An Evening With Jarvis
After half an hour of bourgeois Christmas tunes the crowd at the sold-out Roundhouse are in need of a pretty spectacular saviour, and in the form of the bespeckled, lanky Jarvis Cocker, they definitely get it.
Cocker opens his set with the caustic and utterly fabulous 'Fat Children', which barrels along to low-slung, swinging bassline, tonight added by Mr Steve Mackey, with Richard Hawley also in attendance. From the off it's apparent that in an evening with Jarvis the music, however impressive it is, is almost a second thought to the Sheffield star's onstage banter. Jarvis - satsuma and all - charms us with his thoughts on the evils of Christmas, the venue's smoking ban and with razor sharp wit renames the introspective ballad, 'I Will Kill Again', 'I Will Kill You Again', in relation to one particularly loud fan. Jarvis is undoubtedly one of the most engaging and amusing musicians up there and compared to an evening of taciturn and over serious music, Jarvis' brand wins hands down as waves of laughter ripple through the crowd as he regales us with stories of his "fighting the Brit Pop wars" for our right to listen to indie dance music.
The music though, is of course the point of the evening and as charismatic and cool as the man himself, from the poignant strains of 'Baby's Coming Back To Me', to the hyper-powered lush big rock number, 'Black Magic', it's a fabulous set that brings to life Cocker's debut solo material. There are two new offerings too, in the form of a catchy upbeat indie tune, 'Big Stuff' and the highly amusing tale of what befalls a man whose main relationship is with a curry company, 'My One Man Show'. All of the tunes come into their own in the live arena, with 'Disney Time' and 'From A To I' deserving a special mention, the former shimmering with dark philosophy. While the Jarvis returns all guns blazing for an encore including download-only single 'Cunts Are Still Running The World' and a rapturous version of Hawkwind's 'Silver Machine', evoking the spirit of an album which was recorded in the Roundhouse's own walls in its more disreputable days.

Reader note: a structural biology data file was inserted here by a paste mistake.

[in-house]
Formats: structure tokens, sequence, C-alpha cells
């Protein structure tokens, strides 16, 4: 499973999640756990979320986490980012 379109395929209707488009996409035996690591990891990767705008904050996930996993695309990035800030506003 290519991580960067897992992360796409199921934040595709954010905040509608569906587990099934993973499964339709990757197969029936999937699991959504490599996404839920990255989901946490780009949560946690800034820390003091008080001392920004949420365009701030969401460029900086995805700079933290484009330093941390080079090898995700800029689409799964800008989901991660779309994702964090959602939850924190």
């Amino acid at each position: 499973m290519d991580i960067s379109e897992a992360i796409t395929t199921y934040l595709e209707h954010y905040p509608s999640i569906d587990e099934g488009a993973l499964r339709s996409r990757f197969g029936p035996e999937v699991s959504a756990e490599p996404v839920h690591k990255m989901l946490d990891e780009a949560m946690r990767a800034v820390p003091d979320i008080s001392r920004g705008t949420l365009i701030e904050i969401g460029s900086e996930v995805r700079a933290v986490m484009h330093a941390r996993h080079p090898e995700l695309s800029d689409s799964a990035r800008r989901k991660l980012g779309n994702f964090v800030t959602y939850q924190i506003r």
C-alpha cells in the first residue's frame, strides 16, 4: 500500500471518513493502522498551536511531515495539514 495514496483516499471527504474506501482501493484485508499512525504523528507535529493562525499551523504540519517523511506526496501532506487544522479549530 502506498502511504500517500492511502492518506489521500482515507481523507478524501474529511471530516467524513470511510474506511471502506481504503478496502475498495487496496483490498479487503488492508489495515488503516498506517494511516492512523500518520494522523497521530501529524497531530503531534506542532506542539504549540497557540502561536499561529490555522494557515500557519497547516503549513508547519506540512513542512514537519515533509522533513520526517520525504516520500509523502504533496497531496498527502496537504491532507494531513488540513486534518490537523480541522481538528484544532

Somewhere between misfit, social commentator, spokesman for a generation and abhorrently normal, Jarvis' set combines the awe of seeing a live legend with the laughter of a night in the pub with your mates and it's been a simply stunning evening.